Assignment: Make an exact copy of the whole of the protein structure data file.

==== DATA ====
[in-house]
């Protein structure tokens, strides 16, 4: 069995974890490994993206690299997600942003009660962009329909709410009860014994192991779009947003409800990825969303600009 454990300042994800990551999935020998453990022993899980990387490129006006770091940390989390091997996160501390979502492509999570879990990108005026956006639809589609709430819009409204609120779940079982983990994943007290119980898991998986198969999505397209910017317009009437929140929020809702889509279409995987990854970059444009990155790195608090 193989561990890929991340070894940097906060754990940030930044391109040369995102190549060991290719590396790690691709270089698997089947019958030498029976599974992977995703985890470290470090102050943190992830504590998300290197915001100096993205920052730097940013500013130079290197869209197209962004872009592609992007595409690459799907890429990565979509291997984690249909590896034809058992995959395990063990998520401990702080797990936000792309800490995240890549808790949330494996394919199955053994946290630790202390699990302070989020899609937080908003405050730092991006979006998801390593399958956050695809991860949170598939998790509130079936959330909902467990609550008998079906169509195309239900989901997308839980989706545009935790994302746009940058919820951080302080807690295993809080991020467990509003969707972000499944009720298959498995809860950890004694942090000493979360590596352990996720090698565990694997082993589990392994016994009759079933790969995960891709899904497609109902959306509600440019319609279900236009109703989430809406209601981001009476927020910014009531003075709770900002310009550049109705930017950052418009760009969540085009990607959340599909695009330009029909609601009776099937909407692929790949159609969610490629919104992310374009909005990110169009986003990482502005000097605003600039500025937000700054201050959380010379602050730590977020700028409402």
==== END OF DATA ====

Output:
[in-house]
């Protein structure tokens, strides 16, 4: 069995974890490994993206690299997600942003009660962009329909709410009860014994192991779009947003409800990825969303600009 454990300042994800990551999935020998453990022993899980990387490129006006770091940390989390091997996160501390979502492509999570879990990108005026956006639809589609709430819009409204609120779940079982983990994943007290119980898991998986198969999505397209910017317009009437929140929020809702889509279409995987990854970059444009990155790195608090 193989561990890929991340070894940097906060754990940030930044391109040369995102190549060991290719590396790690691709270089698997089947019958030498029976599974992977995703985890470290470090102050943190992830504590998300290197915001100096993205920052730097940013500013130079290197869209197209962004872009592609992007595409690459799907890429990565979509291997984690249909590896034809058992995959395990063990998520401990702080797990936000792309800490995240890549808790949330494996394919199955053994946290630790202390699990302070989020899609937080908003405050730092991006979006998801390593399958956050695809991860949170598939998790509130079936959330909902467990609550008998079906169509195309239900989901997308839980989706545009935790994302746009940058919820951080302080807690295993809080991020467990509003969707972000499944009720298959498995809860950890004694942090000493979360590596352990996720090698565990694997082993589990392994016994009759079933790969995960891709899904497609109902959306509600440019319609279900236009109703989430809406209601981001009476927020910014009531003075709770900002310009550049109705930017950052418009760009969540085009990607959340599909695009330009029909609601009776099937909407692929790949159609969610490629919104992310374009909005990110169009986003990482502005000097605003600039500025937000700054201050959380010379602050730590977020700028409402």